The 2019 football season for the Tennessee Volunteers is fast approaching. As the season looms ever closer, this edition of the Vols is one that seems to frustrate experts as they forecast their expectations for Tennessee. Though they are coming off a 5-7 campaign in 2018 with relatively low roster attrition, the 2019 Vols figure to have a very different look thanks to an injection of talent from a highly regarded recruiting class. Injuries, medical retirements, and graduate transfers have also opened opportunities for players a bit buried on the roster last season, while several returning starters should take strides forward with new coaches and an additional year to develop. This series intends to highlight several of the individual players that will have the biggest impact on how the 2019 season goes for Tennessee. The series continues by highlighting one of those fresh faces on campus, Darnell Wright.
On National Signing Day, live on ESPN, the entire college football world watched to see where Darnell Wright was going to commit. He had offers from major programs all over the country, but it was down to a few teams. Georgia still felt they had a shot for the five-star tackle, the home state Mountaineers were making a hard, late push, Alabama was a contender, and Tennessee, who felt they still had a strong relationship with the quiet star. When Wright unzipped his jacket to show a bright orange shirt and a Power T, the Vols had landed one of the best players in the nation and had gone up against the country’s elite to get him. Wright had an unusual recruitment, but not in the way that it is typically viewed. Wright kept things very close to the vest through the entire process, stayed quiet on social media, and didn’t do many interviews, feeling more compelled to focus on his senior season at Huntington High School in West Virginia. Wright built relationships with coaches, listened to what they had to say, listened to some of the elite players he could be partnered with, and let his play on the field do the talking. That play spoke volumes.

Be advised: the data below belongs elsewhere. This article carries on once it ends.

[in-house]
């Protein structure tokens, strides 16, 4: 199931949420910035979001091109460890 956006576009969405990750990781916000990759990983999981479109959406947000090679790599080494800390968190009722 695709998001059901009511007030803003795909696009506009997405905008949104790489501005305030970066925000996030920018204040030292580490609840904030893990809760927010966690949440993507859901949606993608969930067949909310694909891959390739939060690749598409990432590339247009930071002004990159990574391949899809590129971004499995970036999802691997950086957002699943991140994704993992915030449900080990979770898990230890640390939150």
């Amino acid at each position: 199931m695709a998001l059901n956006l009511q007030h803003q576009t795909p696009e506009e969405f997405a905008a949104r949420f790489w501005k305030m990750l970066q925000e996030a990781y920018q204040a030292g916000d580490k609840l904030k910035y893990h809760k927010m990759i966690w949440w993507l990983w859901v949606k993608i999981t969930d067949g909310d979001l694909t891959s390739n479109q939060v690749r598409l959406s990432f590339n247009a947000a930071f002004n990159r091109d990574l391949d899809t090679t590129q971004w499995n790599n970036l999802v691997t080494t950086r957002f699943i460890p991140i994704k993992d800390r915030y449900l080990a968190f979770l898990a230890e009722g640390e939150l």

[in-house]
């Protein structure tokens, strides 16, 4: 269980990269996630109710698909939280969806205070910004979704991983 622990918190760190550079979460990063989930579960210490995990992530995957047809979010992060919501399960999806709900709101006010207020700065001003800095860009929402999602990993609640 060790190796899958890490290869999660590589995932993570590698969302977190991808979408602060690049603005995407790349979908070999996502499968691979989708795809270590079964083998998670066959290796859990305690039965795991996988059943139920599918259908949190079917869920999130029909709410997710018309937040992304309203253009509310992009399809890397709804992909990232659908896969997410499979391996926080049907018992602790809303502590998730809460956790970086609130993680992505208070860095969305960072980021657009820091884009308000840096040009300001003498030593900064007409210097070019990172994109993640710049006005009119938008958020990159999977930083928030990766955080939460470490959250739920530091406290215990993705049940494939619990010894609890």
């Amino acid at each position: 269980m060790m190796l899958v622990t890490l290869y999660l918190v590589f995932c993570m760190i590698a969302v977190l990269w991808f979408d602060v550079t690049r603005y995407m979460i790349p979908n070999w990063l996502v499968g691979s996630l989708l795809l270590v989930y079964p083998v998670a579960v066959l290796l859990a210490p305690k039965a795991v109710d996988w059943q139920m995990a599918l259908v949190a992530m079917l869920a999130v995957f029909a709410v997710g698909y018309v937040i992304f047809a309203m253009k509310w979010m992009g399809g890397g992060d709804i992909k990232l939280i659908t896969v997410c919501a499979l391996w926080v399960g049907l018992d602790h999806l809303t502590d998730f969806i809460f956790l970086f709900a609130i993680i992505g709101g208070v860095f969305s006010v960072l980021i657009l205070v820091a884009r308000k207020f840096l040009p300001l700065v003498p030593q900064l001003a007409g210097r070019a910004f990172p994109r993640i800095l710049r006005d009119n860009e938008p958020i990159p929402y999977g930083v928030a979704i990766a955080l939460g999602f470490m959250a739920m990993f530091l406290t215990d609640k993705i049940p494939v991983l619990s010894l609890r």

For much of the 2019 cycle, either Darnell Wright or fellow five-star offensive tackle Wanya Morris were rated as the top tackle in the nation. That Tennessee was able to land a pair of such highly rated tackles in the same class speaks to the job Tennessee did in recruiting the pair, the job Morris did of staying in Wright’s ear, and the need that the Vols have for both of these players in their current offensive line. Make no mistake, neither Wright nor Morris are coming to Tennessee to sit on the bench. The Vols had one of the worst offensive lines in America in 2018, and Darnell Wright was a front runner for a starting tackle job the day he set foot on campus.